- The Washington Times - Thursday, November 13, 2003

VIRGINIA BEACH — Defense teams for both sniper suspects have effectively conceded the guilt of their clients and are concentrating instead on trying to save their lives, legal experts said.

But the two defense teams are going about it in different ways.

John Allen Muhammad’s attorneys have tried to poke holes in the prosecution’s case and prepare for appeals that could stretch out over a decade if their client is found guilty today.

Lee Boyd Malvo’s attorneys are trying to save their client’s life right now with a defense they said will last three weeks. Mr. Muhammad’s defense, which began and ended Wednesday, lasted less than two hours.

“I think neither defense team harbors any real hope that a jury is going to find that they’re not culpable,” said Joseph A. Bowman, a D.C. defense lawyer who has handled capital murder cases in Northern Virginia. “The objective here is really just to avoid the death penalty. I think they both settled on this some time ago.”

Mr. Bowman said Mr. Malvo has a chance of avoiding the death penalty.

“What he’s got going for him is that he’s a juvenile,” Mr. Bowman said. “It’s difficult for any jury to impose a death penalty in any case, [but] it’s especially difficult when the defendant is a juvenile.

“This argument that Malvo was manipulated and controlled by Muhammad may get some serious consideration by this jury.”

During the second day of jury selection in the Malvo trial, one potential juror expressed reservations about sentencing the 18-year old defendant to death, even though he indicated he thought the young man was guilty.

“I would not want to give him the death penalty. I would want to give him life in prison, if that’s what it came to,” Juror No. 72 said to defense attorney Michael S. Arif.

Because jurors in capital murder cases must be able to consider the death penalty, Juror No. 72 was excused.

Mr. Muhammad, 42, and Mr. Malvo have been linked to the 13 sniper shootings that killed 10 and wounded three in the Washington area last fall. They also have been linked to nine other shootings in five states.

Both are charged with two counts of capital murder, one under Virginia’s new antiterrorism law and one for murdering two or more people in three years.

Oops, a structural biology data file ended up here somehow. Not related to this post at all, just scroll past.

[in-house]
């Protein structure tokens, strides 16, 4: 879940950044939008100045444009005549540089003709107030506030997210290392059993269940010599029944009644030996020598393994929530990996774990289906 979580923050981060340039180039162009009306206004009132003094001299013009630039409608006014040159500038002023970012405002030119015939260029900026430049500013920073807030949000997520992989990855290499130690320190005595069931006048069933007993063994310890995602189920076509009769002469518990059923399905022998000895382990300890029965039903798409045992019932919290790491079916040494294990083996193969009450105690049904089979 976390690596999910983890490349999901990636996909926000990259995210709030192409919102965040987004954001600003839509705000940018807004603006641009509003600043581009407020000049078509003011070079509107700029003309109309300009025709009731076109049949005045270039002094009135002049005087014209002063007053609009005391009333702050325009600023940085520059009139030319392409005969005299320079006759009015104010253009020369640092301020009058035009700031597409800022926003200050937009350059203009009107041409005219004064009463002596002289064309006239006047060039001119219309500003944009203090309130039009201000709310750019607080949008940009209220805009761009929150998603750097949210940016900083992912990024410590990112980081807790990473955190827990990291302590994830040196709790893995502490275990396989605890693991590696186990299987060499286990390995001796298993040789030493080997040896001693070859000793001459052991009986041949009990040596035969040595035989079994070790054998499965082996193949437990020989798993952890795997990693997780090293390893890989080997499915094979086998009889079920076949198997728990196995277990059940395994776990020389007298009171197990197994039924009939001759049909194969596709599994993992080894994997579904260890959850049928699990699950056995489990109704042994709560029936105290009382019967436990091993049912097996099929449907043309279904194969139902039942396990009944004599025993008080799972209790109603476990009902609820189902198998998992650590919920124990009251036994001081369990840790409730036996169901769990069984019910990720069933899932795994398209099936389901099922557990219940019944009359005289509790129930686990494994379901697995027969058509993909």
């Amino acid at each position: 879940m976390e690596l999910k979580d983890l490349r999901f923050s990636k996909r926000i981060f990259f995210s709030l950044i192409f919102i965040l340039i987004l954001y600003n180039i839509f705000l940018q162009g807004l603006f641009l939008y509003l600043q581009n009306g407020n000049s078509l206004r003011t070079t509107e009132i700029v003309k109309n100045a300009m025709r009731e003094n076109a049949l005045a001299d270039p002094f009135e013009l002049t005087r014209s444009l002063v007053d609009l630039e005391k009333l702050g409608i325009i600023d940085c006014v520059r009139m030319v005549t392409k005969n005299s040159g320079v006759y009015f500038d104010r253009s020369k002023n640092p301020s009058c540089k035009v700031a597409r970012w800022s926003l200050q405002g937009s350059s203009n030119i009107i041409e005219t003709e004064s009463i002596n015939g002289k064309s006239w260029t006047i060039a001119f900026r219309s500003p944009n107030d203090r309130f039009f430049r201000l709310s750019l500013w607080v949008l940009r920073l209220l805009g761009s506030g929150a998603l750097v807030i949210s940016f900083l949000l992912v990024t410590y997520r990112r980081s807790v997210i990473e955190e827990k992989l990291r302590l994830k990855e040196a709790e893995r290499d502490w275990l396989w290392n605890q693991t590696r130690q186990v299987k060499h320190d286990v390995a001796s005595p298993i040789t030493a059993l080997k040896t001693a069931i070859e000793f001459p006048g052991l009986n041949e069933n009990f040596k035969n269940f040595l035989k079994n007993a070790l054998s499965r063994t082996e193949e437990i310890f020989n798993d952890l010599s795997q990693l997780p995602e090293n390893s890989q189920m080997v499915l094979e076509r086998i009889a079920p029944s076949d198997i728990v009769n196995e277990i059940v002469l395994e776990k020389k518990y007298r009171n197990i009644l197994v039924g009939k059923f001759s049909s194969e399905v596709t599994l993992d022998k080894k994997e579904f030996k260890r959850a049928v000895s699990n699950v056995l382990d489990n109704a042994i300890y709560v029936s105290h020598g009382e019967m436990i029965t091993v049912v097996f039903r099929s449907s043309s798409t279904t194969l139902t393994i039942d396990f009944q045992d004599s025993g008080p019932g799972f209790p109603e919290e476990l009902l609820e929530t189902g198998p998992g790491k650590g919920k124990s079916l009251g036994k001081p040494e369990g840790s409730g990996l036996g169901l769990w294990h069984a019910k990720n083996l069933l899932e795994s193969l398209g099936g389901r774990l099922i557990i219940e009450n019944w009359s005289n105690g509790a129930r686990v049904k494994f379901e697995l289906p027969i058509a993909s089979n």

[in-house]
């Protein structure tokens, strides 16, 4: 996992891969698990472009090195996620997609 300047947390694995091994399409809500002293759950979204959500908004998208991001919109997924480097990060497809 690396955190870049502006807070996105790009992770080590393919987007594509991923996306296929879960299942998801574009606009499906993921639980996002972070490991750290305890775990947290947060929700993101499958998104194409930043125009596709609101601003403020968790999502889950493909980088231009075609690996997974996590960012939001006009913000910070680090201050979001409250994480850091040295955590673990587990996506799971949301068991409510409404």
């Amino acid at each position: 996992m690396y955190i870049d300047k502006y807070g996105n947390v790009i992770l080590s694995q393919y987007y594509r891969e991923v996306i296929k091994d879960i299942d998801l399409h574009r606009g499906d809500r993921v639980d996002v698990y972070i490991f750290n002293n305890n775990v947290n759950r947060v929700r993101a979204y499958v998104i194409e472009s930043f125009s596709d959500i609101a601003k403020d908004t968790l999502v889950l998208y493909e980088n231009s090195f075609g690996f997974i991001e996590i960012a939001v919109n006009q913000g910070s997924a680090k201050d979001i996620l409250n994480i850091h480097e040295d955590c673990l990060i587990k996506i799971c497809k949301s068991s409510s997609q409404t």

Mr. Muhammad is charged in the Oct. 9, 2002, fatal shooting of Dean Harold Meyers, 53, at a Manassas gas station. Mr. Malvo is on trial for the Oct. 14, 2002, slaying of Linda Franklin, 47, at a Falls Church Home Depot.

The Muhammad defense strategy against the prosecution’s mostly circumstantial case is straightforward. Defense attorneys Peter D. Greenspun and Jonathan Shapiro “are going to put their efforts into the sentencing phase,” Mr. Bowman said.

“Muhammad’s guys are going to say, ‘I don’t know if they’ve proved their case, and even if they have, there’s no constitutional basis for this type of charge,’” said Learned Barry, Richmond deputy commonwealth’s attorney.

Mr. Barry said that because Mr. Muhammad is the first defendant to be tried under the antiterrorism law, which was designed to target “evil masterminds” such as Osama bin Laden, his attorneys will have many issues with which they can drag out an appeal.

Prosecutors in the Muhammad case presented 136 witnesses over three weeks and rested their case Monday, saying the circumstantial evidence did not prove the defendant ever fired a shot but that he was responsible for planning and directing the shootings.

Mr. Malvo has pleaded not guilty by reason of insanity. His attorneys are arguing that the elder suspect, an Army veteran and drifter who lost his children in a custody battle, took the younger man under his wing and manipulated him into believing he was part of a race war.

Mr. Muhammad trained Mr. Malvo to shoot during the fall of 2001 and spring of 2002, and then the two set out on their murderous rampage in the fall of 2002, the defense is arguing.

“It’s dangerous because you have to admit to the jury that you committed these acts,” Mr. Bowman said.

“Rather than losing credibility with the jury by saying he didn’t do it, he’s conceding, ‘Yes, he did do it, and here’s why,’” Mr. Barry said. “[Malvo defense attorney Craig S.] Cooley’s saying, ‘You got me, I’m not going to fight you, and I’m going to get credibility right from the beginning.’”

“He obviously feels like he has a good chance,” Mr. Barry said.

Most lawyers familiar with the case “feel like Cooley’s doing the right thing,” Mr. Barry said. “But the crimes are so bad, and there’s so many of them, that I think it would surprise the legal community if [Mr. Malvo] didn’t get the death penalty.”

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